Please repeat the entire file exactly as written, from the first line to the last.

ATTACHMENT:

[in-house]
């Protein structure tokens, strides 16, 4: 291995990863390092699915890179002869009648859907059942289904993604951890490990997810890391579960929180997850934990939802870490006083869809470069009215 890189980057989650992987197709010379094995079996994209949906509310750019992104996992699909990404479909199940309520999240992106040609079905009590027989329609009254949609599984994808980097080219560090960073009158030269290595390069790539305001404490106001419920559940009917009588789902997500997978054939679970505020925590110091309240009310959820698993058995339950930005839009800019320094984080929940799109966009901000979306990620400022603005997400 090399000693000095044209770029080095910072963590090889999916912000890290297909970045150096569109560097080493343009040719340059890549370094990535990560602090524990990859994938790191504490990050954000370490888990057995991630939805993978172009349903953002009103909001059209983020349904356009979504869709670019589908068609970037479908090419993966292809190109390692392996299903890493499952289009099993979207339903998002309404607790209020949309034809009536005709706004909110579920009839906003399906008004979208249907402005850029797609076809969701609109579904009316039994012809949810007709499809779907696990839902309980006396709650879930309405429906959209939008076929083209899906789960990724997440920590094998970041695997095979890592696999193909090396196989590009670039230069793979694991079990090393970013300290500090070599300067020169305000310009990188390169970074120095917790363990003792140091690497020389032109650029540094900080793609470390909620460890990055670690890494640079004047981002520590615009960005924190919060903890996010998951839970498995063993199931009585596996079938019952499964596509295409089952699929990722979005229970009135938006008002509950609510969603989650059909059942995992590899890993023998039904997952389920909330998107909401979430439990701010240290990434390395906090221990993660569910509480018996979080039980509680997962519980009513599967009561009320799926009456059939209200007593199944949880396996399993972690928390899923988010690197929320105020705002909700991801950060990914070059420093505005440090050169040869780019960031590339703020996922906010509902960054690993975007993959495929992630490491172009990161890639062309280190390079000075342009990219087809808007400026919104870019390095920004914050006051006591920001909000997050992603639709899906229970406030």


[in-house]
């Protein structure tokens, strides 16, 4: 291995990863390092699915890179002869009648859907059942289904993604951890490990997810890391579960929180997850934990939802870490006083869809470069009215 890189980057989650992987197709010379094995079996994209949906509310750019992104996992699909990404479909199940309520999240992106040609079905009590027989329609009254949609599984994808980097080219560090960073009158030269290595390069790539305001404490106001419920559940009917009588789902997500997978054939679970505020925590110091309240009310959820698993058995339950930005839009800019320094984080929940799109966009901000979306990620400022603005997400 090399000693000095044209770029080095910072963590090889999916912000890290297909970045150096569109560097080493343009040719340059890549370094990535990560602090524990990859994938790191504490990050954000370490888990057995991630939805993978172009349903953002009103909001059209983020349904356009979504869709670019589908068609970037479908090419993966292809190109390692392996299903890493499952289009099993979207339903998002309404607790209020949309034809009536005709706004909110579920009839906003399906008004979208249907402005850029797609076809969701609109579904009316039994012809949810007709499809779907696990839902309980006396709650879930309405429906959209939008076929083209899906789960990724997440920590094998970041695997095979890592696999193909090396196989590009670039230069793979694991079990090393970013300290500090070599300067020169305000310009990188390169970074120095917790363990003792140091690497020389032109650029540094900080793609470390909620460890990055670690890494640079004047981002520590615009960005924190919060903890996010998951839970498995063993199931009585596996079938019952499964596509295409089952699929990722979005229970009135938006008002509950609510969603989650059909059942995992590899890993023998039904997952389920909330998107909401979430439990701010240290990434390395906090221990993660569910509480018996979080039980509680997962519980009513599967009561009320799926009456059939209200007593199944949880396996399993972690928390899923988010690197929320105020705002909700991801950060990914070059420093505005440090050169040869780019960031590339703020996922906010509902960054690993975007993959495929992630490491172009990161890639062309280190390079000075342009990219087809808007400026919104870019390095920004914050006051006591920001909000997050992603639709899906229970406030």